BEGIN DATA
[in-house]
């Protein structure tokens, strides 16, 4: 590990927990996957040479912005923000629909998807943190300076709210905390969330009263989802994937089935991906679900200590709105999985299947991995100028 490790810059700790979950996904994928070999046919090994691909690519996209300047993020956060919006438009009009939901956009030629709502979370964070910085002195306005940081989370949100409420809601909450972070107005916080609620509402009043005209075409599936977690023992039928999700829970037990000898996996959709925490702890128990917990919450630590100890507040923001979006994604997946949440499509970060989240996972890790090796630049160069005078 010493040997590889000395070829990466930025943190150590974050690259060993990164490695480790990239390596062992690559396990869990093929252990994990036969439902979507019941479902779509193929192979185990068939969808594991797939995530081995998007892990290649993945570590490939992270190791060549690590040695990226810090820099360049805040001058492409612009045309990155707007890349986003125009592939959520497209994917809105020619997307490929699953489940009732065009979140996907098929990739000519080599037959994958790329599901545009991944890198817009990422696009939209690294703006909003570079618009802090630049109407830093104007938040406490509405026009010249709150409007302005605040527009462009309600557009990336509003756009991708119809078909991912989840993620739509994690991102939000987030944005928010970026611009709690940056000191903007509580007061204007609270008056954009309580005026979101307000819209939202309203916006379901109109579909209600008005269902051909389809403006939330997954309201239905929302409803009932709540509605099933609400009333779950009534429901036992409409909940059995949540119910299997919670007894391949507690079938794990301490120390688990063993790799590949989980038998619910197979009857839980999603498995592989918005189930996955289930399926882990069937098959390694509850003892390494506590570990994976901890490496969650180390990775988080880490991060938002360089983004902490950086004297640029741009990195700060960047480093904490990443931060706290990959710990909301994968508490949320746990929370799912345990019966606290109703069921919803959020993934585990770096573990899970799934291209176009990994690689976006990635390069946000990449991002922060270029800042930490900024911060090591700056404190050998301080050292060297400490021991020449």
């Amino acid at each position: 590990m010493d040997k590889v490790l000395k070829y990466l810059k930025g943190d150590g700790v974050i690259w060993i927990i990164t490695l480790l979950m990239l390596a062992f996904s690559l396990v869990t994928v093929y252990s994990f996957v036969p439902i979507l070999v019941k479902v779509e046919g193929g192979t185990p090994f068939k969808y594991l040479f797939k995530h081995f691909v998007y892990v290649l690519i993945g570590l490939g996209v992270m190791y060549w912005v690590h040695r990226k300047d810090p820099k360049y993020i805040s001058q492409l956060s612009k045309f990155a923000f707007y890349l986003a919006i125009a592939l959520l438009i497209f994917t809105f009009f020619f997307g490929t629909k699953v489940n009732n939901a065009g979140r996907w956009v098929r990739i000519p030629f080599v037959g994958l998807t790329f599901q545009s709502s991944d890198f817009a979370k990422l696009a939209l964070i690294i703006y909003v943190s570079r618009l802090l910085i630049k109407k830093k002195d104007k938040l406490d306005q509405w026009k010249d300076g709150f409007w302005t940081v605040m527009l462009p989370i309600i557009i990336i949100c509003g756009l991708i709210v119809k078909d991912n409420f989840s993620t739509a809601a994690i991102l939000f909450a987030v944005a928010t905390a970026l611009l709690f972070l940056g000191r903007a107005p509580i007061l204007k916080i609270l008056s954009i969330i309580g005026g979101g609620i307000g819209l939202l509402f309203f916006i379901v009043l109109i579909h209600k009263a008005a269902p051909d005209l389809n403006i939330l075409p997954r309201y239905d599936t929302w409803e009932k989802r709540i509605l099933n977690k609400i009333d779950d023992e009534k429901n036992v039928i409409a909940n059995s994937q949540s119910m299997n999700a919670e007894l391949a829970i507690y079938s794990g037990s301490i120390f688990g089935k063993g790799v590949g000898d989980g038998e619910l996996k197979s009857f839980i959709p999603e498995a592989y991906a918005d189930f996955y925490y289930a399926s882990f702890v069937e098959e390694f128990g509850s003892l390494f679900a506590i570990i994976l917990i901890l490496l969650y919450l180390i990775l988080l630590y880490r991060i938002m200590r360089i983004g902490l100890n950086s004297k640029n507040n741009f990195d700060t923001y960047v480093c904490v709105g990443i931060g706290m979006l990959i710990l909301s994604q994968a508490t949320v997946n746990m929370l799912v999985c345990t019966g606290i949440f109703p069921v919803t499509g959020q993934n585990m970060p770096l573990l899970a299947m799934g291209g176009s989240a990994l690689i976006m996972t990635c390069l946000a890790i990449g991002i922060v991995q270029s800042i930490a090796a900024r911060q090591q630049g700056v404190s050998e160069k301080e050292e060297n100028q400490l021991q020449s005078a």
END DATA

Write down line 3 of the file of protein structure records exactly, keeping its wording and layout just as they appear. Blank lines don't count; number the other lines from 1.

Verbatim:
């Amino acid at each position: 590990m010493d040997k590889v490790l000395k070829y990466l810059k930025g943190d150590g700790v974050i690259w060993i927990i990164t490695l480790l979950m990239l390596a062992f996904s690559l396990v869990t994928v093929y252990s994990f996957v036969p439902i979507l070999v019941k479902v779509e046919g193929g192979t185990p090994f068939k969808y594991l040479f797939k995530h081995f691909v998007y892990v290649l690519i993945g570590l490939g996209v992270m190791y060549w912005v690590h040695r990226k300047d810090p820099k360049y993020i805040s001058q492409l956060s612009k045309f990155a923000f707007y890349l986003a919006i125009a592939l959520l438009i497209f994917t809105f009009f020619f997307g490929t629909k699953v489940n009732n939901a065009g979140r996907w956009v098929r990739i000519p030629f080599v037959g994958l998807t790329f599901q545009s709502s991944d890198f817009a979370k990422l696009a939209l964070i690294i703006y909003v943190s570079r618009l802090l910085i630049k109407k830093k002195d104007k938040l406490d306005q509405w026009k010249d300076g709150f409007w302005t940081v605040m527009l462009p989370i309600i557009i990336i949100c509003g756009l991708i709210v119809k078909d991912n409420f989840s993620t739509a809601a994690i991102l939000f909450a987030v944005a928010t905390a970026l611009l709690f972070l940056g000191r903007a107005p509580i007061l204007k916080i609270l008056s954009i969330i309580g005026g979101g609620i307000g819209l939202l509402f309203f916006i379901v009043l109109i579909h209600k009263a008005a269902p051909d005209l389809n403006i939330l075409p997954r309201y239905d599936t929302w409803e009932k989802r709540i509605l099933n977690k609400i009333d779950d023992e009534k429901n036992v039928i409409a909940n059995s994937q949540s119910m299997n999700a919670e007894l391949a829970i507690y079938s794990g037990s301490i120390f688990g089935k063993g790799v590949g000898d989980g038998e619910l996996k197979s009857f839980i959709p999603e498995a592989y991906a918005d189930f996955y925490y289930a399926s882990f702890v069937e098959e390694f128990g509850s003892l390494f679900a506590i570990i994976l917990i901890l490496l969650y919450l180390i990775l988080l630590y880490r991060i938002m200590r360089i983004g902490l100890n950086s004297k640029n507040n741009f990195d700060t923001y960047v480093c904490v709105g990443i931060g706290m979006l990959i710990l909301s994604q994968a508490t949320v997946n746990m929370l799912v999985c345990t019966g606290i949440f109703p069921v919803t499509g959020q993934n585990m970060p770096l573990l899970a299947m799934g291209g176009s989240a990994l690689i976006m996972t990635c390069l946000a890790i990449g991002i922060v991995q270029s800042i930490a090796a900024r911060q090591q630049g700056v404190s050998e160069k301080e050292e060297n100028q400490l021991q020449s005078a």